Tree Nutrition

Magnolia (Magnolia grandiflora) decline can be reversed


Splotchy yellowing foliage that becomes sparse over time is the principal symptom.

Splotchy yellowing foliage that becomes sparse over time is the principal symptom.

Although the Southern magnolia (Magnolia grandiflora) is a native tree in north and central Florida, sometimes severe nutrient deficiencies can occur in our urban soils. The magnolia nutrient deficiency symptoms are often seen as sparse, yellowing foliage. In extreme cases trees have continued to lose foliage until they finally die.

The sequence of photos below was taken since 2008 in a yard in Ponte Vedra Beach, Florida. The yard was receiving regular fertilizer applications from a reputable lawn service. The fertilizer was a high nitrogen turf mix (16-4-8). Yet the tree was in severe decline.

Leaf tissue analysis showed a severe manganese deficiency. Sometimes this deficiency is seen in combination with potassium and magnesium deficiences.

The leaf tissue analysis was the key to solving the problem. A soil test may not have provided enough information about the deficiency because the deficient nutrients may have been present in the soil but unavailable for the tree. The leaf tissue analysis tells us what nutrients are in the plant.

In severe cases too much foliage has been lost over the past several years. The tree can no longer make sufficient food for itself through photosynthesis and is slowly dying. Photo taken in 2008.

In severe cases too much foliage has been lost over the past several years. The tree can no longer make sufficient food for itself through photosynthesis and is slowly dying. Photo taken in 2008.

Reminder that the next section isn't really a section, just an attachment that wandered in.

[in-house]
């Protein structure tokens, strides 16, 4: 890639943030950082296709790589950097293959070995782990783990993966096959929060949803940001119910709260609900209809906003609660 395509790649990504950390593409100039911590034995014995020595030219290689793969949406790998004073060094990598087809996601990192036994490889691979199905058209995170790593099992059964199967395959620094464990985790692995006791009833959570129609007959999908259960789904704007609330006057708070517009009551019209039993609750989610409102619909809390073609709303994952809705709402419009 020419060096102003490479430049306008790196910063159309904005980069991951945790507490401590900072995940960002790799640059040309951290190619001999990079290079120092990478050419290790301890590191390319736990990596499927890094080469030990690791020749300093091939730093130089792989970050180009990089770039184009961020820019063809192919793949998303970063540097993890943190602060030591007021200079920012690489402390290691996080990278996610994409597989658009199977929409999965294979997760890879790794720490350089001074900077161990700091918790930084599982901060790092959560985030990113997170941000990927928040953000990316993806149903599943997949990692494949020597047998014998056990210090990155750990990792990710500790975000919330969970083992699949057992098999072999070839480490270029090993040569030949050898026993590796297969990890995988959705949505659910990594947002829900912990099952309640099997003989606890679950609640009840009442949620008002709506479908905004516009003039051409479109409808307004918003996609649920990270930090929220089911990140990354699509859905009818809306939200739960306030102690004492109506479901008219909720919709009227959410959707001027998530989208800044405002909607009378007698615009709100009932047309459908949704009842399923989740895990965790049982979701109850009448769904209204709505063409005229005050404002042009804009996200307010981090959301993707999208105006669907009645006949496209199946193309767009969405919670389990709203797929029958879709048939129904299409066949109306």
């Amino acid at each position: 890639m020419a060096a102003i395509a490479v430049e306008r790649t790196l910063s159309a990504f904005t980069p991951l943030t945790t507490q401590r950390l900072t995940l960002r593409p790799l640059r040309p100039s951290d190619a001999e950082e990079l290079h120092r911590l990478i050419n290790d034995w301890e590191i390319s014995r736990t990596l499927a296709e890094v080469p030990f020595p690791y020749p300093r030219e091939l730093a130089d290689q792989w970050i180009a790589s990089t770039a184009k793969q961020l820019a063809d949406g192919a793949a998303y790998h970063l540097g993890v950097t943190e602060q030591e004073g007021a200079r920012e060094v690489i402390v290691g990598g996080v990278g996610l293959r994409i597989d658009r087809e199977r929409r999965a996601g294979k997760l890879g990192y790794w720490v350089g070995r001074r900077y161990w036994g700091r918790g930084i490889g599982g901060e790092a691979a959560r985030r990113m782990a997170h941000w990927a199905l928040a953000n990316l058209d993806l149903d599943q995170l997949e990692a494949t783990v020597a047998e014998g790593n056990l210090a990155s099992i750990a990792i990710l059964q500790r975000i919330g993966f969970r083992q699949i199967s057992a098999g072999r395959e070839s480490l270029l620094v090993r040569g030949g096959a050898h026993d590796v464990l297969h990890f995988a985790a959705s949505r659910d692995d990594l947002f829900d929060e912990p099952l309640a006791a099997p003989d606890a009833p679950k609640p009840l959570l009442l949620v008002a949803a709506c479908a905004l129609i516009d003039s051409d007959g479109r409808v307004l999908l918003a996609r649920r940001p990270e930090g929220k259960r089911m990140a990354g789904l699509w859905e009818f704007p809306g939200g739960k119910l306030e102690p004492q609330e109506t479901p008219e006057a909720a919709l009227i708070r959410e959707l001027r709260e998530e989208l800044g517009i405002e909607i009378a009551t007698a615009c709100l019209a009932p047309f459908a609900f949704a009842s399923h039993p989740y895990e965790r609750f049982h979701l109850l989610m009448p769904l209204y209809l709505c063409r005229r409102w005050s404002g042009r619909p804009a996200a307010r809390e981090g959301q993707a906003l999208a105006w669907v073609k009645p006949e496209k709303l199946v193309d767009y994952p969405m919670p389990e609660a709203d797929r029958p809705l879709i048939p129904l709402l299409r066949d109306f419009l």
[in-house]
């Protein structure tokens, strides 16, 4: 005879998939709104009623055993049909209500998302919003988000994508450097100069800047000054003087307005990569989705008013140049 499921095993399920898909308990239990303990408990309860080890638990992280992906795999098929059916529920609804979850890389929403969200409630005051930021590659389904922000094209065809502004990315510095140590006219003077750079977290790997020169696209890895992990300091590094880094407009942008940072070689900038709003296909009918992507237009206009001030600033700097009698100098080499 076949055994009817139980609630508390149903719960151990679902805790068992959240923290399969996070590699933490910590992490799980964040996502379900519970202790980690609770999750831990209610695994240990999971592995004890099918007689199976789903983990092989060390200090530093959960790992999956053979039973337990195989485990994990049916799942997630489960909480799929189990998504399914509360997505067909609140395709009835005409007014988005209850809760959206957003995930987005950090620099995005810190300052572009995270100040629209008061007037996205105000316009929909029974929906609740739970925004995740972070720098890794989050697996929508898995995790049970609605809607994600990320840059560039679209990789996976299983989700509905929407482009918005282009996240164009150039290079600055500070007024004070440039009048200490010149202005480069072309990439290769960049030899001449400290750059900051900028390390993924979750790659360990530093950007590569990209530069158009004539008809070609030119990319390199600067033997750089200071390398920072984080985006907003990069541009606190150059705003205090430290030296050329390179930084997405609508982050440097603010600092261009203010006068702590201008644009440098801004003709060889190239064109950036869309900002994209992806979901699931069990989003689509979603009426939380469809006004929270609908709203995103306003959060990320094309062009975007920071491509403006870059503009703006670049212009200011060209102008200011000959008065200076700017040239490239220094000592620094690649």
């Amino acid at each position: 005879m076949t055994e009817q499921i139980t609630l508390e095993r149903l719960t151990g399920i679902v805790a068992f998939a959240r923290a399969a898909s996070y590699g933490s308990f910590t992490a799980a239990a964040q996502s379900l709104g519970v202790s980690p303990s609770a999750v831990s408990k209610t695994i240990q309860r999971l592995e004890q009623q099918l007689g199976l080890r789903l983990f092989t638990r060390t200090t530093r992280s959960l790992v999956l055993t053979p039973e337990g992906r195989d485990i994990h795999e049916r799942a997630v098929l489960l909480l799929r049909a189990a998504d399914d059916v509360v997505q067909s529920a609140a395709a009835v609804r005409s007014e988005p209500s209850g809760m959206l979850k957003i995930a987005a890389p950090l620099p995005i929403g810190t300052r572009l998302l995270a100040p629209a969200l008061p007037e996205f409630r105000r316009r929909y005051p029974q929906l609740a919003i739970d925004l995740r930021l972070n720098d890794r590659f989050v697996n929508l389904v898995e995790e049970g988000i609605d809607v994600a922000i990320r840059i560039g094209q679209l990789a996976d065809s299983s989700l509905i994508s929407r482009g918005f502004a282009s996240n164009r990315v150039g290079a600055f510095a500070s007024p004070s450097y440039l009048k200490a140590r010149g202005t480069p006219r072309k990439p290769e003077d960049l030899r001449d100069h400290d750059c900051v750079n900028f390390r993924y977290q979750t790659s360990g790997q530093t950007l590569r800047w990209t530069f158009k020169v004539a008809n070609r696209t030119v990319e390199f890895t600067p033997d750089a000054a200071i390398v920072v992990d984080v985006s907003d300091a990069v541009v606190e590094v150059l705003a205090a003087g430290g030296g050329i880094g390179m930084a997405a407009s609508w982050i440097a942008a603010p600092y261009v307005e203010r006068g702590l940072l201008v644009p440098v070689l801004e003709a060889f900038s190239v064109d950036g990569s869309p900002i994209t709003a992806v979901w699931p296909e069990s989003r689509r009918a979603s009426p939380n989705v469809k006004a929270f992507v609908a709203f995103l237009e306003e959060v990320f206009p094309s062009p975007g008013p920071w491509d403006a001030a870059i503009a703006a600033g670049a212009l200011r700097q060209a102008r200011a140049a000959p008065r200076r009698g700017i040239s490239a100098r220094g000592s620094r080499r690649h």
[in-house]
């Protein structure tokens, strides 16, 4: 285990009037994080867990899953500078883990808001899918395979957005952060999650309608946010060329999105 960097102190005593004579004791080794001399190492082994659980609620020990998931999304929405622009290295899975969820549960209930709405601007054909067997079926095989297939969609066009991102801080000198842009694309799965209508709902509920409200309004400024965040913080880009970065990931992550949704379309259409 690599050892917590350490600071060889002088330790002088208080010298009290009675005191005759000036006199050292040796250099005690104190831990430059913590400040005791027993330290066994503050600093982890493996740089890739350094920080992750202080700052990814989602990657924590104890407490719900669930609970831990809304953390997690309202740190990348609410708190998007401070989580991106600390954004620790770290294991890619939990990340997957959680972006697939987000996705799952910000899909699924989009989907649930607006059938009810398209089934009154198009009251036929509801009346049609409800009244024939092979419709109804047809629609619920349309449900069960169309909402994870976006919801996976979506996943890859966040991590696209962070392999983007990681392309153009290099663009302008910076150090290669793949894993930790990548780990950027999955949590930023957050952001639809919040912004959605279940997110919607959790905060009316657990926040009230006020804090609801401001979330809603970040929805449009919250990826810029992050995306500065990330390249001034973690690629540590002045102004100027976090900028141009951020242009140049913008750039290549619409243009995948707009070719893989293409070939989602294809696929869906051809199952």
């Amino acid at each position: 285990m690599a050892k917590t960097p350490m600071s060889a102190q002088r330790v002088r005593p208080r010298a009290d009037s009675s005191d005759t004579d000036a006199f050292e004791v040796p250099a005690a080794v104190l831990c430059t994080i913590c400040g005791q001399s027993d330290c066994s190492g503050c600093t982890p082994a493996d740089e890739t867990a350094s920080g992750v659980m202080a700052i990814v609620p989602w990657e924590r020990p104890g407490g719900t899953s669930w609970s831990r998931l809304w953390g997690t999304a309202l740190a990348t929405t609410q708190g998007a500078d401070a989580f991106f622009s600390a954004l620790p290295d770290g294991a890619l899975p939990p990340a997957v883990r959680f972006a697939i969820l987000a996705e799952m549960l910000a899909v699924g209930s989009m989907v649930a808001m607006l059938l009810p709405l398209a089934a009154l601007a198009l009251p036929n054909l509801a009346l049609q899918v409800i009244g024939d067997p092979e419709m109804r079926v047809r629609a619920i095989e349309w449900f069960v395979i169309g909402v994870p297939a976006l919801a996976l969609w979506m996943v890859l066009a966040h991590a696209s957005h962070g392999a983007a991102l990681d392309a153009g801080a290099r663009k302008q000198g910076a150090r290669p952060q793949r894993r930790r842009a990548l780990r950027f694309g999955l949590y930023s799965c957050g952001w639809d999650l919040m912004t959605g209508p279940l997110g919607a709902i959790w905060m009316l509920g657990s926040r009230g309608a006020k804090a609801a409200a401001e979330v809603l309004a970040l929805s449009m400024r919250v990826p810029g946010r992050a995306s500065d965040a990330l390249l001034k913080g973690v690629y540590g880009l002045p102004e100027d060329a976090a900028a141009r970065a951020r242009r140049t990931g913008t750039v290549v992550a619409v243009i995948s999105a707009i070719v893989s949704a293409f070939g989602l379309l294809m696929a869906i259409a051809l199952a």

I have found the leaf tissue analysis to be very helpful in correcting nutrient deficiencies not only in magnolias but also for citrus trees and palm trees. And I will only recommend fertilizer for a live oak if a leaf tissue analysis indicates fertilizer is needed.

 

 

 

 

 

 

 

 

The recovery is slow and gradual. Some of the smaller dead branches and branch tips will not recover. Photo taken in 2009.

The recovery is slow and gradual. Some of the smaller dead branches and branch tips will not recover. Photo taken in 2009.

 

 

 

 

 

 

 

 

 

Interior branches are filling out. Foliage density is increasing. Some of the old dieback is still visible. Photo taken in 2010.

Interior branches are filling out. Foliage density is increasing. Some of the old dieback is still visible. Photo taken in 2010.

 

 

 

 

 

 

 

 

 

Tree foliage density is good. Some old dead branch trips are still visible. Customer not concerned about removing the dead branche tips. Photo taken 2011.

Tree foliage density is good. Some old dead branch trips are still visible. Customer not concerned about removing the dead branche tips. Photo taken 2011.

 

 

 

 

 

 

 

 

 

Tree is back to normal. Tree symetry still needs improvement due to earlier branch dieback. Photo taken in 2012.

Tree is back to normal. Tree symetry still needs improvement due to earlier branch dieback. Photo taken in 2012.